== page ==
Wednesday, March 6, 2019


William Boyle's latest book might also be his most accessible, with a tone that's pretty different from his two previous novels. While it's set mostly in the same outskirts of Brooklyn where the other books take place and it's just as offbeat, this one is filled to the gills with quirk, witty comedy, and hope; a bit of a departure from the earlier crime downers and melancholy character pieces. It tells the story of a mob widow, an ex-pornstar, a precocious teen girl, a mid-level gangster, and an 80-year-old Viagra-popping pervert, bouncing off each other as they flee the wrath of a psycho hitman armed with a sledgehammer.

It's fun, suspenseful, and delightfully oddball, What few action scenes there are never go quite the way you expect. The chapter in the first third where all of our characters collide in the Bronx is one of the best chapters of any book I've read in a long while! It's well-written with absorbing characters, but Boyle does show a constant issue with narrative momentum as he's always interrupting the flow of the story at the worst moments just for the characters to reminisce. It always helped to learn more about these characters ut I wish it was done with a bit more finesse. But I had a great time reading this one. It's a tale of how friendship can be found in the most unlikely places, and how all you need is the right people around you in order to discover who you really are.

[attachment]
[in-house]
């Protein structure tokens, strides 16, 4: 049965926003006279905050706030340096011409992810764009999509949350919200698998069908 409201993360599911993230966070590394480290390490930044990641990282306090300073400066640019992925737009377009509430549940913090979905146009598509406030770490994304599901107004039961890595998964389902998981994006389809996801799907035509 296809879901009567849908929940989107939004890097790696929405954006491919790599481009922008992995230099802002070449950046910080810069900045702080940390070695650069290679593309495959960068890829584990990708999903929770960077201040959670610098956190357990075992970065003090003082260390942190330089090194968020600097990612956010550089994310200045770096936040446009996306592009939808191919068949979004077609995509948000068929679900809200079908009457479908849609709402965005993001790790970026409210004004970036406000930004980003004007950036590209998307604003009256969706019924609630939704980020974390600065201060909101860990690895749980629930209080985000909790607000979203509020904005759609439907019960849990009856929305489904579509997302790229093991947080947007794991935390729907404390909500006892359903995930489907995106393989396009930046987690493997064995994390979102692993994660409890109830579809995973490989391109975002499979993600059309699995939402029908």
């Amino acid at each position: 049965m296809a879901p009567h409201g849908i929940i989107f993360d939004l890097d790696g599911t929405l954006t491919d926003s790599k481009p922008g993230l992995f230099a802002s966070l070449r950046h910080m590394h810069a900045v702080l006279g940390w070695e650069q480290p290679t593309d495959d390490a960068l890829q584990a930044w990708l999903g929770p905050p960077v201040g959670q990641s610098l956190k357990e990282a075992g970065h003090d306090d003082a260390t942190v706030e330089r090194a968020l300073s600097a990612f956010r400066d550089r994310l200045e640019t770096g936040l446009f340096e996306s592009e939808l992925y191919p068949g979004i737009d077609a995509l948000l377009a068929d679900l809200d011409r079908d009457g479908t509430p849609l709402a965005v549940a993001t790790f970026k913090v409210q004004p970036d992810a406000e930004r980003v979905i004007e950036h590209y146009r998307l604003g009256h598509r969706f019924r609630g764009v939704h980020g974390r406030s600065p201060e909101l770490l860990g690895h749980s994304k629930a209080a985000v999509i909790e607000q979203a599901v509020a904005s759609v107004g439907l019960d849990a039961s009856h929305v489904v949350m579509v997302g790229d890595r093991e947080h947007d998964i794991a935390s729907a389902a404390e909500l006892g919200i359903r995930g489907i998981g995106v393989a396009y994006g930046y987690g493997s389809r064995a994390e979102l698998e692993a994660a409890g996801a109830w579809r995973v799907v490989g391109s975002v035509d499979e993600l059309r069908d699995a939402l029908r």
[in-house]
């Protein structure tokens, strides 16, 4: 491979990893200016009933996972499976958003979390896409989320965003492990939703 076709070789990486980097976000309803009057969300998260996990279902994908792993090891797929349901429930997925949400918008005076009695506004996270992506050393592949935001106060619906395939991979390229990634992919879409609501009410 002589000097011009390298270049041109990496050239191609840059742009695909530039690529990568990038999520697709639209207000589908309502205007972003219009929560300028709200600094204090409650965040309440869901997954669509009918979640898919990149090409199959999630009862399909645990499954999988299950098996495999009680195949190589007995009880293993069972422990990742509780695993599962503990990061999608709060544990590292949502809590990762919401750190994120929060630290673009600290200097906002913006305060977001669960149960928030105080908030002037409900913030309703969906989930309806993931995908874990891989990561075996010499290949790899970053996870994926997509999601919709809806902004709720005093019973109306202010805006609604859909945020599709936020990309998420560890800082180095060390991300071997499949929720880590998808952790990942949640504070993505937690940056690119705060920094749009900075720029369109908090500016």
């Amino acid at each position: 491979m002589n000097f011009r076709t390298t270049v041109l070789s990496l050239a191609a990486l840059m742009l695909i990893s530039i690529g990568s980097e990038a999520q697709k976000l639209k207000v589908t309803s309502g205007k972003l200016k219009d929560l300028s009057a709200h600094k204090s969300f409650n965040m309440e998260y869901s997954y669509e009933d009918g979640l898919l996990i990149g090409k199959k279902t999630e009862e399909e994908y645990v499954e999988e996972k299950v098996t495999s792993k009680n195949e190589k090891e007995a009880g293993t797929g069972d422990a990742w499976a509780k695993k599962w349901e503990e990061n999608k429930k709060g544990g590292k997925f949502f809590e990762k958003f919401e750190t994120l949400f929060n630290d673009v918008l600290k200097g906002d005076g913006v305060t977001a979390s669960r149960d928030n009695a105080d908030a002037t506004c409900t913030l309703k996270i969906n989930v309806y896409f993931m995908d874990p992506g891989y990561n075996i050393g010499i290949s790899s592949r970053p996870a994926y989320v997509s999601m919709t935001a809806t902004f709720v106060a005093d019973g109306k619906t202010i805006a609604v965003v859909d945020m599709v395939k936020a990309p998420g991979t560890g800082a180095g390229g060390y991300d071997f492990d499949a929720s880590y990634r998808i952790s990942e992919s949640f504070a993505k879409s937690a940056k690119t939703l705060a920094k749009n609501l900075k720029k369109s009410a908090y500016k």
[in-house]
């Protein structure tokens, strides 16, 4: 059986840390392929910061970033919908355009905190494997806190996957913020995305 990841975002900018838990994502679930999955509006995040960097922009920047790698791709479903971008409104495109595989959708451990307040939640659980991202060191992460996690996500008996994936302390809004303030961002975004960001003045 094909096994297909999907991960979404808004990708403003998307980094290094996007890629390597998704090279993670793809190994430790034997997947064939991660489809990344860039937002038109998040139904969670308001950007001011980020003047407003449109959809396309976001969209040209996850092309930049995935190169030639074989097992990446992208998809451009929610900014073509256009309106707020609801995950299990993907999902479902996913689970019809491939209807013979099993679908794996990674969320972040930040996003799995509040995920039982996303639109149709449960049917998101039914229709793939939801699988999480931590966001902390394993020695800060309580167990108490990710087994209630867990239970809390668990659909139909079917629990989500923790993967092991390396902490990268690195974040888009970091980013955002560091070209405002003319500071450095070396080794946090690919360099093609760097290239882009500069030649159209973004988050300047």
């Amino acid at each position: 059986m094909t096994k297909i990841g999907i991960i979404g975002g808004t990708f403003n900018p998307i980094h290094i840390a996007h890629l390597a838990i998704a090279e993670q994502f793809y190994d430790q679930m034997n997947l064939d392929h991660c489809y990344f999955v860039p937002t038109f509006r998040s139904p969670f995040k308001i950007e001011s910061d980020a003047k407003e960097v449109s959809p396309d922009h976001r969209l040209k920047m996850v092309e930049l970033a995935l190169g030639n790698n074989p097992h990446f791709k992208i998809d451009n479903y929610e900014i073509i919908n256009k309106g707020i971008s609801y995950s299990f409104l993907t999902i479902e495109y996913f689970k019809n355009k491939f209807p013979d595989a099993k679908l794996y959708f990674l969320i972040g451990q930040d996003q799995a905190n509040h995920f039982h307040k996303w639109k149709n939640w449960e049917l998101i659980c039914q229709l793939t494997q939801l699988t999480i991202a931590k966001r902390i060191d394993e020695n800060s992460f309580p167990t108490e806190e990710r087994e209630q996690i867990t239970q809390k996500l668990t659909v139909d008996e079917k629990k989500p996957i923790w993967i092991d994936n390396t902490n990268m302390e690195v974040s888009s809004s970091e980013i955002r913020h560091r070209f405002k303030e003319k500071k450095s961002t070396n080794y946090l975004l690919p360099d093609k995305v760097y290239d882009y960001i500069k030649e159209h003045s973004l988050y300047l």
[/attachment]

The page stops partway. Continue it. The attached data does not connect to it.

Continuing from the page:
*Advanced Copy provided through Netgalley for an honest review*


Friday, March 1, 2019

STUMPTOWN VOL. 1 by Greg Rucka

Greg Rucka crafts a really commendable hard-boiled mystery that checks off all of the right boxes. It's got twists, turns, reveals, fist-fights, a missing girl, good dialogue, and most importantly, a memorable protagonist. That detective here is Dexedrine "Dex" Parios, a private dick with a gambling problem, who agrees to find the missing daughter of the local casino owner in order to get out of mounting craps debt. Thus begins "The Case of the Girl who Took Her Shampoo But Left Her Mini."

Rucka is well-known for creating memorable female characters, and Dex is definitely someone that I would rush out to read more about. She's smart and tough but she's constantly unlucky and prone making bad decisions, and is always getting her ass beat down for some reason or another. And with her, there's no need for much backstory. We learn all we need to know from her determination to find answers, her bravery in the face of danger, the way she interacts with her brother Ansel with Down Syndrome or the way that she interacts with the police chief she had an affair with. Rucka shows how much info you can get across with a few well-placed bits of dialogue. And Matthew Southworth's art could've been a little more refined but definitely fits. This was a good one, buying the next!